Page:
A cold front started pushing towards Scotland, Northern Ireland and northern parts of England and Wales on Monday, making slow but inexorable progress. Icy winds brought rain which turned to sleet and some snow on mountain tops, as forecasters had predicted for the past month. "Tuesday is when most of us will start to feel a chill in the air," said Andy Ratcliffe of MeteoGroup. "It looks as if there will be strong gusts of wind of up to 70mph along the cold front and also some large rainfalls."

    By Wednesday evening, temperatures were expected to fall to 1C (33.8F) across most of the UK, and below freezing in northern areas. The warm weather was fighting a rearguard action, with Monday's highs of 17C (62.6F) falling slowly to a predicted 14C (57.2F) on Tuesday, but all the indicators were pointing steeply down."It's going to be pretty cold everywhere across the UK on Wednesday night, with widespread ground frost expected in the whole of the UK and perhaps air frost in places too," said Ratcliffe. On the brighter side, the front is to be followed across the Atlantic by warmer conditions which will bring milder weather at the weekend – but no hope of the record 29C (84.2F) reached at the start of October.

    Talk of another cold winter persists but Met Office forecasts stretch only a month ahead, and the weather between now and mid-November is predicted to be "around average for temperatures, rainfall and sunshine". Amateur forecasters continue, however, to point to bumper crops of berries and other signs in the natural world that a big freeze may strike before Christmas.

    Record numbers of barnacle geese, known for their yapping cry, arrived with the cold front on Loch Gruinart nature reserve in Islay on Scotland's west coast. The local manager for the RSPB, Jack Fleming, said: "We've got wall-to-wall feathers at the reserve at the moment, it's absolutely incredible. Feeding conditions at the reserve, and probably the weather while the birds were migrating, have brought more of the existing population here at the same time. It's a remarkable spectacle morning and evening."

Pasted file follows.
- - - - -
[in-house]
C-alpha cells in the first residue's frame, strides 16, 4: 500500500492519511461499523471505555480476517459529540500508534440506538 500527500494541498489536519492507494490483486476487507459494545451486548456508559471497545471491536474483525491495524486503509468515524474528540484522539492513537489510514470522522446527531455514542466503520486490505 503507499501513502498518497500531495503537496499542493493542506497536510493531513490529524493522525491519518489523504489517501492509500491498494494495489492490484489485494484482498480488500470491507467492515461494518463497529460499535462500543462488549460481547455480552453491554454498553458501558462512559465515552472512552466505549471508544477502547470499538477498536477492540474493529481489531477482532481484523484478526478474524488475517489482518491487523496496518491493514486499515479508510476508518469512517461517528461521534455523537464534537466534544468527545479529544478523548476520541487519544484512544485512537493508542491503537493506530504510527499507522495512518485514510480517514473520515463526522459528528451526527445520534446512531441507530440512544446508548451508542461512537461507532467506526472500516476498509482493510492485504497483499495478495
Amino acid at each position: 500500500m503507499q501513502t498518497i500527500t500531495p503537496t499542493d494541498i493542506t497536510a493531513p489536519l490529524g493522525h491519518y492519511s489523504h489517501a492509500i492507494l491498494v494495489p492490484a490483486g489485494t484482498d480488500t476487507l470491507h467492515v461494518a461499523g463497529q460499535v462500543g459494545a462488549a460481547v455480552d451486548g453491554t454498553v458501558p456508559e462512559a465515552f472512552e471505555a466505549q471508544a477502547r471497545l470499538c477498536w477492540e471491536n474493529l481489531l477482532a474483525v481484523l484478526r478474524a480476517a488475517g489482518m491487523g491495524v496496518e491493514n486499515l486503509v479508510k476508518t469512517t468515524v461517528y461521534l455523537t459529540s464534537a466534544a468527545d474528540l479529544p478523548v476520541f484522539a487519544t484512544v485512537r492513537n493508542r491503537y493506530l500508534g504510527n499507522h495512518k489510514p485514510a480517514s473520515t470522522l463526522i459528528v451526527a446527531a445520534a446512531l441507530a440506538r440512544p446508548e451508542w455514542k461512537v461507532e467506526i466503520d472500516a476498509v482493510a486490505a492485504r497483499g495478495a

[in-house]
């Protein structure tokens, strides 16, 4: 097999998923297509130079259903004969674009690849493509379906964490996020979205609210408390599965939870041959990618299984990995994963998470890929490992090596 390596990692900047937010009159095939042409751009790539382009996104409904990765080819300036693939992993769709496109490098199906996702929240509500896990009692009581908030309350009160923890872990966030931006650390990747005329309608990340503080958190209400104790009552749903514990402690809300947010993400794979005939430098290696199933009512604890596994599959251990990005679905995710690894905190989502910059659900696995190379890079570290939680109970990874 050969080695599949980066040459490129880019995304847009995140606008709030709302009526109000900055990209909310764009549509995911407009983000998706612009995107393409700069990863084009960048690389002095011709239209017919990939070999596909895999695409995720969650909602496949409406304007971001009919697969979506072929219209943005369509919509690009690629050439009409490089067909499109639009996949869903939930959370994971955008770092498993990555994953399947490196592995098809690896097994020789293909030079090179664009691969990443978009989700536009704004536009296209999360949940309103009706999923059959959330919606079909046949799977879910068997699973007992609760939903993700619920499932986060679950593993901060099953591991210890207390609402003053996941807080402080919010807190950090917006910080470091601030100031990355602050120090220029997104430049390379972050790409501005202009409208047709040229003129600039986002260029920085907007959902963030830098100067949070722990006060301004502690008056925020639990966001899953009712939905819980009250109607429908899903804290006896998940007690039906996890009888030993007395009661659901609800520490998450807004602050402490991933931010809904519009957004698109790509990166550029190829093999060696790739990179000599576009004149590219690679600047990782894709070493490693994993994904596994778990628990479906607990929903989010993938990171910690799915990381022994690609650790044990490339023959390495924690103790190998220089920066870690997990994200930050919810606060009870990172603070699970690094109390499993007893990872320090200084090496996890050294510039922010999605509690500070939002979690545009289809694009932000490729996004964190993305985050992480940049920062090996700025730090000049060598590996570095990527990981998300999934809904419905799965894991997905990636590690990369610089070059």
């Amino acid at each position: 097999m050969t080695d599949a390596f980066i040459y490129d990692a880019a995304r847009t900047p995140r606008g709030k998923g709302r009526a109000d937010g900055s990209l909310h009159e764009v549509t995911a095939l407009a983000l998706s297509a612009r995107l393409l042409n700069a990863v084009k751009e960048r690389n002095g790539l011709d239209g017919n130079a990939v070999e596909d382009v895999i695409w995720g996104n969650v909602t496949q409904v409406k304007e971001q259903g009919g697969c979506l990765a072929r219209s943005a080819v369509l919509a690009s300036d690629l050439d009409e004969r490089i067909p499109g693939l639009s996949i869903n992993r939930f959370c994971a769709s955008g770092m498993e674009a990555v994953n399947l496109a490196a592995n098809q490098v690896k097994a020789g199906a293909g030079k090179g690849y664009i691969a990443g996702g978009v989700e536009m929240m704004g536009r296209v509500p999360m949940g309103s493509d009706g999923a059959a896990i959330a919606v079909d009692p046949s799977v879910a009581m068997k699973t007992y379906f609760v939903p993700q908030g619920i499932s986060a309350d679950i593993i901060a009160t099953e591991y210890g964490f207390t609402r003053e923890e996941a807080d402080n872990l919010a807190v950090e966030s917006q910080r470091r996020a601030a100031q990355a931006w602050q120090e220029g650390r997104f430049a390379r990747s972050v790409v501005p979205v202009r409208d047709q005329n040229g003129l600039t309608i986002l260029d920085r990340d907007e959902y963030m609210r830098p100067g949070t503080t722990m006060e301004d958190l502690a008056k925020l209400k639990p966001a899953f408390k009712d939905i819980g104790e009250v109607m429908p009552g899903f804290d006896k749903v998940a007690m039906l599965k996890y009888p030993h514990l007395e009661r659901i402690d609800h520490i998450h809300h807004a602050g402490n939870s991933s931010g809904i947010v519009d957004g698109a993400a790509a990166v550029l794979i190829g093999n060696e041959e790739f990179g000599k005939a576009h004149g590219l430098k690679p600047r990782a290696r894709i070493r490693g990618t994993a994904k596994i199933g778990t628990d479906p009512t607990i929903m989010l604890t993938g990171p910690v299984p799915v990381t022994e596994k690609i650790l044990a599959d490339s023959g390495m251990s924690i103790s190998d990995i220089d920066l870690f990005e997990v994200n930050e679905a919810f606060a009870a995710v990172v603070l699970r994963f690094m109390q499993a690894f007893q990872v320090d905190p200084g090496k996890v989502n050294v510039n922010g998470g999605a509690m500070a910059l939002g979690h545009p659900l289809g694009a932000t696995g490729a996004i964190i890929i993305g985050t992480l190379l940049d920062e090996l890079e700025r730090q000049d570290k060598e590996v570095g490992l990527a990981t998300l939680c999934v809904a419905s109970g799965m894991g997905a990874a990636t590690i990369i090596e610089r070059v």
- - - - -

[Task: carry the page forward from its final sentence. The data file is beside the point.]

http://www.guardian....r?newsfeed=true
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    Posted
  • Location: Eastbourne, East Sussex (work in Mid Sussex)
  • Location: Eastbourne, East Sussex (work in Mid Sussex)

    Interesting piece from Irish Weather online. It does feature a broad analysis of the PWS Winter 2011 forecast, but this bit caught my eye:

    The UK Met Office last week distanced itself from recent media reports that the UK and Ireland are set for an ‘Arctic Winter’. The UKMO, which stopped issuing seasonal forecasts in 2010, also has said that recent long range forecasts by other agencies “bear no relation to the kinds of weather that forecasters at the Met Office are currently expecting”.

    iWeather Online (IWO) also has forecast that Ireland and the UK are unlikely to see a repeat of the pre-Christmas freeze of 2010. Temperatures are expected to remain below average for much of the coming season, however, according to the IWO forecast. In an opinion piece for The Times, UKMO Chief Executive John Hirst called for a sense of reason in response to the claims of other forecasting agencies in weeks.

    According to the UK Met Office: “Over the past few weeks, there have been some colourful headlines in some parts of the media about what’s in store for this year’s winter in the UK. Reports of ‘-20C within weeks’, ‘A winter fuel crisis on the way’ and ‘Widespread snow in October’ have all raised expectations that we’re in for an ‘Arctic winter’. [These headlines] bear no relation to the kinds of weather that forecasters at the Met Office are currently expecting – there is no need for alarm.”

    Last month, a UK-based long-range weather forecaster issued his prediction of an early start to winter 2011-2012 for many regions of the United Kingdom and Ireland. James Madden of Exacta Weather forecast heavy snowfalls in places as soon as late October and early November.

    World Climate Service (WCS), a joint venture of Prescient Weather Ltd and MeteoGroup, said it expected the coming winter to be dominated by a negative phase of the NAO, resulting in colder, dryer, and less windy than average weather on the British Isles, in France, Germany, and the Nordic and Baltic countries.

    Weather Services International (WSI), a member of The Weather Channel companies, also is predicting a colder than average winter 2011-12 for Ireland.